Those who use Internet financial calculators to see if they will have a secure retirement know this feeling: Inputting your data on one site elicits a jubilant "yippee." Plug in the same data on another site and you're saying "yikes."

The variation in results can be attributed to different assumptions and defaults built into each calculator. Results can differ because calculators do not ask for the same information. Then there are the mistaken assumptions you may make when you input your information.

"The two biggest ones are life expectancy and investment returns," says Steve Vernon, a columnist with CBS MoneyWatch. Vernon says people often underestimate their longevity and overestimate their investment returns.

Vernon approaches retirement planning differently than financial advisers. An actuary by training, Vernon uses historical financial rate-of-return data and life-expectancy statistics to determine the risks to a secure retirement.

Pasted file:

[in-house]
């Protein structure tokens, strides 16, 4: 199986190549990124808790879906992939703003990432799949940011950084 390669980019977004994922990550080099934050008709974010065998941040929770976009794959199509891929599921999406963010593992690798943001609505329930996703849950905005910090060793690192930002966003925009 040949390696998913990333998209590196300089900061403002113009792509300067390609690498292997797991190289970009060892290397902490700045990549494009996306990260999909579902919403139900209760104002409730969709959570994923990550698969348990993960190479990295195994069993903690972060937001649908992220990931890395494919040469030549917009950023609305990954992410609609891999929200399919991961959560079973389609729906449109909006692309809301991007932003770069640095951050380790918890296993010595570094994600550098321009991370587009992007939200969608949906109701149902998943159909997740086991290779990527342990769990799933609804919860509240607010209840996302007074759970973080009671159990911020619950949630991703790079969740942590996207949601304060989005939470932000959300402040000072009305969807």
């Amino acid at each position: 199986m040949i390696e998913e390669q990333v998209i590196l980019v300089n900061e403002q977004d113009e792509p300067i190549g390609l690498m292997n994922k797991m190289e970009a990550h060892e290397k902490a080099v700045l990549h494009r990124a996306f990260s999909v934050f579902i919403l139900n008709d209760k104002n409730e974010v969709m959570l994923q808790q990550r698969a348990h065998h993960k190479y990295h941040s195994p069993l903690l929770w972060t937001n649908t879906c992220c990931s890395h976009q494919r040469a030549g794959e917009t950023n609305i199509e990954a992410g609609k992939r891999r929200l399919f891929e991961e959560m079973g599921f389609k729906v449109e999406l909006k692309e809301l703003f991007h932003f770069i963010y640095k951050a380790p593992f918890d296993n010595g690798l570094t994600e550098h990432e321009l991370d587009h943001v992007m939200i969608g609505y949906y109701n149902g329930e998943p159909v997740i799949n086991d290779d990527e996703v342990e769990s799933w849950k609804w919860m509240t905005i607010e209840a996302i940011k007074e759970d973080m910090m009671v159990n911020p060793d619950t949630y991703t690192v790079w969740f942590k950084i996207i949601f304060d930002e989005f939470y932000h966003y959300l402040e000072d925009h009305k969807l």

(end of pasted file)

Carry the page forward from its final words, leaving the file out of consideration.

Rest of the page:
If you use a calculator, what should you input for your life expectancy? "A lot of people hear that the average life expectancy in America is in the late 70s," Vernon says. "They don't realize that is the average life expectancy from birth." Vernon notes that once you hit your 60s, you have a good chance to make it to your 80s and beyond. In fact, actuarial tables show a 65-year-old woman can expect to live until she is 85 and a 65-year-old man can expect to see his 82nd birthday.

As for rate of return on investments, Vernon believes many projections are too rosy. "You'll hear financial advisers say you can get 7, 8, 9 percent over a long period of time, but I think we need to ratchet down our rate-of-return assumptions," he says. "I advocate people look at 5 or 6 percent for a balanced portfolio."

Vernon, an author of several retirement books and head of corporate consulting firm Rest-of-Life Communications, analyzed seven free retirement calculators for a series of recent Moneywatch columns. While he kept his data for a typical couple consistent, the results were wildly divergent. For example, the SmartMoney calculator ( said the couple was on track for a secure retirement, but Charles Schwab's calculator ( said the couple might face a $2.6 million shortfall.

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Of the seven calculators Vernon analyzed, his two favorites were offered by AARP ( and MSN Money (